GOULDSBORO — There’s no pool, no game room, no horseshoe pitch. There’s not even a bathhouse at the newest campground near Acadia National Park. But the site offers a few things that are hard to come by in the summer near a national park that draws three million visitors: privacy and silence.

Acadia East Campground, which opened July 1, is an unusual concept in a commercial campground. Though it’s located on Route 1, the site offers primitive campsites, spread out from one another that are meant to simulate the wilderness camping experience found in more remote areas. The result is neighboring campers can not be heard or seen as they typically are at other campgrounds.

There are six tent sites on the 8.8-acre campground, which is a 10-minute drive from Acadia National Park’s Schoodic Peninsula District. Next year four campsites will be added, and ultimately 30 sites will be offered.

Acadia East owners Tom Tash, Jason Ridley and Zach Pushard are from Winthrop. The campground is the first site offered by their new company, Pocket Parks Campgrounds, and they plan to open other wilderness-style campgrounds in Maine and across the country.

“Growing up in central Maine, I’ve always been into hunting and hiking,” said Ridley, 29. “Tom brought us the idea. But we all grew up going to campgrounds.”

Their goal is to open five wilderness-style campgrounds in the next five years, including sites near the Grand Canyon and Joshua Tree National Park. The ultimate dream is a wilderness-style campground near every major national park.


“This is the end goal for life,” said Ridley, who will travel in the fall to look at land for sale near the Grand Canyon.

Ryan August of Winthrop hikes through Acadia East Campground with his two children, Anna, center, and Jaxon, right, as they head out for a day of hiking at Acadia National Park. The August family has backpacked in Nova Scotia and so enjoyed the wilderness-style camping experience at Acadia East, where campsites are spread far apart.

Other commercial campgrounds offer wilderness-style campsites, including one north of Rangeley. The same type of experience also can be found at some state and national parks.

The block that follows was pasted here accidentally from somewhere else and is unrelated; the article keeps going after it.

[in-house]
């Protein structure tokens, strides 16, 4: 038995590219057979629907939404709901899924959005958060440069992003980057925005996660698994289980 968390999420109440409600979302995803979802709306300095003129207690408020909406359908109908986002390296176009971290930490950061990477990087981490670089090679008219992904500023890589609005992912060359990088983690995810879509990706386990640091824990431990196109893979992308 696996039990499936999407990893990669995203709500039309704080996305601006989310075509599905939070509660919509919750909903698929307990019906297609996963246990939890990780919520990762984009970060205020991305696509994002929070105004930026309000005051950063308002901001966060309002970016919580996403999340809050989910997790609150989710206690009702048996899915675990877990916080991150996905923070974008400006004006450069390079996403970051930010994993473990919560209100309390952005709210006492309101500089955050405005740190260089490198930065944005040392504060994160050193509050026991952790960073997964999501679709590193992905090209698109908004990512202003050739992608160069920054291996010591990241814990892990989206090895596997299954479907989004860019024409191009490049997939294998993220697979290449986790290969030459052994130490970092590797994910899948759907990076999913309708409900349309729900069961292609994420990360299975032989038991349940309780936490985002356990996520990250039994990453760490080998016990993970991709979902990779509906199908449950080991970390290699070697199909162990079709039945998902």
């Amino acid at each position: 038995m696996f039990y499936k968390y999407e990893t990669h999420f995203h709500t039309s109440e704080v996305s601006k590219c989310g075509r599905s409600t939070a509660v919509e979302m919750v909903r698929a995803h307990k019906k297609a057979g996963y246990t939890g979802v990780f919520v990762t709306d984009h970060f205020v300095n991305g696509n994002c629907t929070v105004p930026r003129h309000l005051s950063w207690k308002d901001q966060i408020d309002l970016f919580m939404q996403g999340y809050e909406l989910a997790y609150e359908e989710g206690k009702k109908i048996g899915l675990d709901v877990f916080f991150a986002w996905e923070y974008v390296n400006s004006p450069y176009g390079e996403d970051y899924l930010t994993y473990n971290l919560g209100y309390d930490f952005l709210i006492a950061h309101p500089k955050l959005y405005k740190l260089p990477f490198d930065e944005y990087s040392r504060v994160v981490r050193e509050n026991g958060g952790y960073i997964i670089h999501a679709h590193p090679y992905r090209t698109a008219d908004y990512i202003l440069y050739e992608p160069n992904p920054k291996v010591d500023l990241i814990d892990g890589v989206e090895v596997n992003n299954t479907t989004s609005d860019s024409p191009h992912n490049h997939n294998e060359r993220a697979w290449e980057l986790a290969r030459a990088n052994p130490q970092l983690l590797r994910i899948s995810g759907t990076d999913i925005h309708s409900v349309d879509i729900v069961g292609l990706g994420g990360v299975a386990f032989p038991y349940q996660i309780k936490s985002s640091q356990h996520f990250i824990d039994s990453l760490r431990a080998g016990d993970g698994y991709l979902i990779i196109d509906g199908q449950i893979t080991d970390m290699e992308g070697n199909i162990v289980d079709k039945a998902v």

But for a commercial campground near a busy area – such as along Route 1 – to exclusively offer the wilderness-camping experience is unusual, said Kathy Dyer, executive director of the 192-member Maine Campground Owners Association.

“Especially in the area it’s in, it’s unique,” Dyer said. “There are other parks up north that offer wilderness tent sites. I don’t think that will ever go away. But in that area it’s unusual because it’s a busy touristy area. The question would be, what are they getting for price?”

Others in the campground industry wonder if Acadia East can be profitable. Most U.S. campgrounds average 13 to 15 campsites per acre, according to the National Association of RV Parks and Campgrounds. Acadia East, at its height, would have three to four campsites per acre.

“It’s certainly unique,” said Jeff Sims, the association’s senior director of state relations. “There is a market for that type of camping. The question in my mind is, ‘How are they getting a return on their investment?’ If they have (four) tent sites per acre, how do you make a living on that? They need some source of revenue. You couldn’t charge enough to make a payment on the land purchase.”


For starters, none of the three has left his day job. Ridley and Pushard continue to work full time in landscaping, and Tash develops websites for small businesses. But by next year they all expect to draw a salary from Acadia East and plan to work full time on their Pocket Parks Campgrounds portfolio.

They also have kept the overhead low, Tash said. A campsite rental is $30 per night.

The Acadia East Campground land costs $17,000, Tash said, and building the campground cost $8,000. The trio did most of the work themselves. They even made the tent site signs from cedar trees from their land. The entrepreneurs raised $5,000 through crowdfunding with the help of 87 donations at kickstarter.com. They expect to pay off their investment in the campground by the end of next year.

“The main part of the business model is the low overhead,” Tash said. “The actual investment (in Acadia East) from here should be pretty minimal; it’s more time and energy now. And it will be full-steam ahead in Year Two.”

Those staying at the park last weekend, including a family of three, were experienced backpackers who had traveled alone in remote areas. They savored the quiet at Acadia East.

“It’s really cool, you’re out in the woods and there are not a lot of people here. It’s not like any campground I’ve been to. Usually tent sites are stacked on top of each other,” said Kyle Quinn of Springfield, Massachusetts.


“And it’s reasonably priced. Our site was a good distance from other campers at the top of the hill. There’s no cars and traffic waking you up at 7 a.m.”

Deirdre Fleming can be reached at 791-6452 or at:


Twitter: FlemingPph

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